Wednesday, February 27, 2013

Last week I wrote about the sewing machine patent wars between Elias Howe and Isaac Singer. As I wrote that blog article, it occurred to me that the people who invented the first sewing machines were men, yet now it seems mostly women use them (there were no men in my quilting class). Then I was heartened to discover that a woman named Helen Augusta Blanchard developed techniques for zigzag stitching and overseaming.

Helen Blanchard was born in Portland, Maine on October 25, 1840, although that date isn’t certain. She had five siblings. Her father was a well-to-do ship-owner and businessman who suffered financial losses in the business panic of 1866. That resulted in the loss of the family homestead. He died leaving the family in financial trouble.

Personal details about Helen Blanchard’s private life are sketchy, but as far as I can determine, in the late 1970s or early 1880s, she established the Blanchard Overseaming Company to market her inventions. Her first invention was the over-seam of the long stitch in 1873. In 1880 she invented the sewing and trimming seam, and in the same year the zigzag stitch for hat.

She also founded the Blanchard Hosiery Machine Company in 1882. She moved to New York in the early 1890s, and continued to patent a variety of inventions, including a pencil sharpener and a hat sewing machine.

When I discover accomplished people like Helen Blanchard, I want to know what made them tick. What gave them the drive to dream and then take it a step further and make it real? Is it upbringing? Genes? Necessity? And in this case, what gave Helen the courage to invent and patent her inventions in an era when women couldn’t even vote?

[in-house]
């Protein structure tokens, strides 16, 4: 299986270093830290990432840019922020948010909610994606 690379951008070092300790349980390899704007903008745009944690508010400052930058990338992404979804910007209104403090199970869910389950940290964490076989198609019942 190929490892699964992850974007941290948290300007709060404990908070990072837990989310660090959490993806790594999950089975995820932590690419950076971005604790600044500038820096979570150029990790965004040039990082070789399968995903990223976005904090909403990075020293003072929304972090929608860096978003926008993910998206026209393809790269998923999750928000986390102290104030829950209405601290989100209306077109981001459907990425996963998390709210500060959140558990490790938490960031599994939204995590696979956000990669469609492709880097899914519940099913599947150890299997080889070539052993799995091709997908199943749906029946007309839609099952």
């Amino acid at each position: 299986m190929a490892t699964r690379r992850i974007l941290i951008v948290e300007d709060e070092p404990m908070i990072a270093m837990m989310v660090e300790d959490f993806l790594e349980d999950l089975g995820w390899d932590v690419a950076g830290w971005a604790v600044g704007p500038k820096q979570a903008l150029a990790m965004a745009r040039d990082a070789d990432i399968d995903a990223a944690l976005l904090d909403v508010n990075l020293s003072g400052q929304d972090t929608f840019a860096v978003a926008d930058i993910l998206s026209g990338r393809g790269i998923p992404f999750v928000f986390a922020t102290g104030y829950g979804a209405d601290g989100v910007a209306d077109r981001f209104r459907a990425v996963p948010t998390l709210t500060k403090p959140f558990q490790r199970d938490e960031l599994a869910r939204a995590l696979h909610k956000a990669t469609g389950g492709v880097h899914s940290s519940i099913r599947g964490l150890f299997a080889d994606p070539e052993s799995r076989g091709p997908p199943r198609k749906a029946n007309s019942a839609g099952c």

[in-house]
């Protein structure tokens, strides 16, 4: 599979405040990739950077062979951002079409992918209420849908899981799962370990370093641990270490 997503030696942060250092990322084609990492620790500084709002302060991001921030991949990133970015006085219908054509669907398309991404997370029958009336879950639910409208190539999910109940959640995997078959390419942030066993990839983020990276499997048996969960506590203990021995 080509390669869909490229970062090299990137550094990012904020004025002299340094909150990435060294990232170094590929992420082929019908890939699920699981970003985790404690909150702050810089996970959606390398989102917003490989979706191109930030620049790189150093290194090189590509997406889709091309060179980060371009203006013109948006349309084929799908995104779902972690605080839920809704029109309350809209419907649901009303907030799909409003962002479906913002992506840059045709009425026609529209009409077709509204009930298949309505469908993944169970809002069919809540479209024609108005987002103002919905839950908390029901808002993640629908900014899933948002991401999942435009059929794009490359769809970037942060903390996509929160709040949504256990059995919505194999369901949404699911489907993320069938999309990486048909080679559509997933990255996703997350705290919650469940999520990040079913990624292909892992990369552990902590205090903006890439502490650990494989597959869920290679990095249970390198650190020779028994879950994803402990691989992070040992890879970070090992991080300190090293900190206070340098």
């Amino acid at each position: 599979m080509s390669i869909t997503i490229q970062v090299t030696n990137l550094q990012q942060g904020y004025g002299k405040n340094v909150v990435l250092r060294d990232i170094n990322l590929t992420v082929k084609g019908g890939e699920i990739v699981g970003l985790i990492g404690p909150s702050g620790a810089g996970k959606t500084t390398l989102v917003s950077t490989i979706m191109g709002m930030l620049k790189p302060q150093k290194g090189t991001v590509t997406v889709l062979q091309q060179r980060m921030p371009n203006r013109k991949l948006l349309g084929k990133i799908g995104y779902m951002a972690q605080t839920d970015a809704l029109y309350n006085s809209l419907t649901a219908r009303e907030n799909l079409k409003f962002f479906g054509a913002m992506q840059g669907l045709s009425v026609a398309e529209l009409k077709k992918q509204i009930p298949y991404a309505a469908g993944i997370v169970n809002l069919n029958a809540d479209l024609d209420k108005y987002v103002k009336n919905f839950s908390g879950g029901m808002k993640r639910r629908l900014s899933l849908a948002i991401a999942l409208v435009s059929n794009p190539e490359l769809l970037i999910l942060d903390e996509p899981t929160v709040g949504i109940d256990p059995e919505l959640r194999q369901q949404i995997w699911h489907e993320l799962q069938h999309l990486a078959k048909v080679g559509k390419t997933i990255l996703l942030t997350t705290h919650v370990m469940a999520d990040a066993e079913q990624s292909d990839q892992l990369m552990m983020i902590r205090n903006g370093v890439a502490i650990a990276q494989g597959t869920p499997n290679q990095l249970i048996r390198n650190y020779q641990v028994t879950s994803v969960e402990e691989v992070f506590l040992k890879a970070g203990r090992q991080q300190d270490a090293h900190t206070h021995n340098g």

Helen profited from her commercial ventures and was able to buy back the family homestead in Portland that her father lost so many years before. That must have been gratifying for a woman like her, and it makes me wonder if the family’s losses so early in her life left a mark on her—perhaps the family lost some of their social standing when her father lost so much. I can only speculate. At any rate, she returned to live on the family homestead in 1901. She continued to patent inventions until she suffered a stroke in 1916. She died in Providence, Rhode Island, in 1922 and is buried in the family plot in Portland.

One of her machines (1873) is on display today in the Smithsonian's Museum of American History.

If any of our readers have more information about this interesting woman, I’d love to hear from you!

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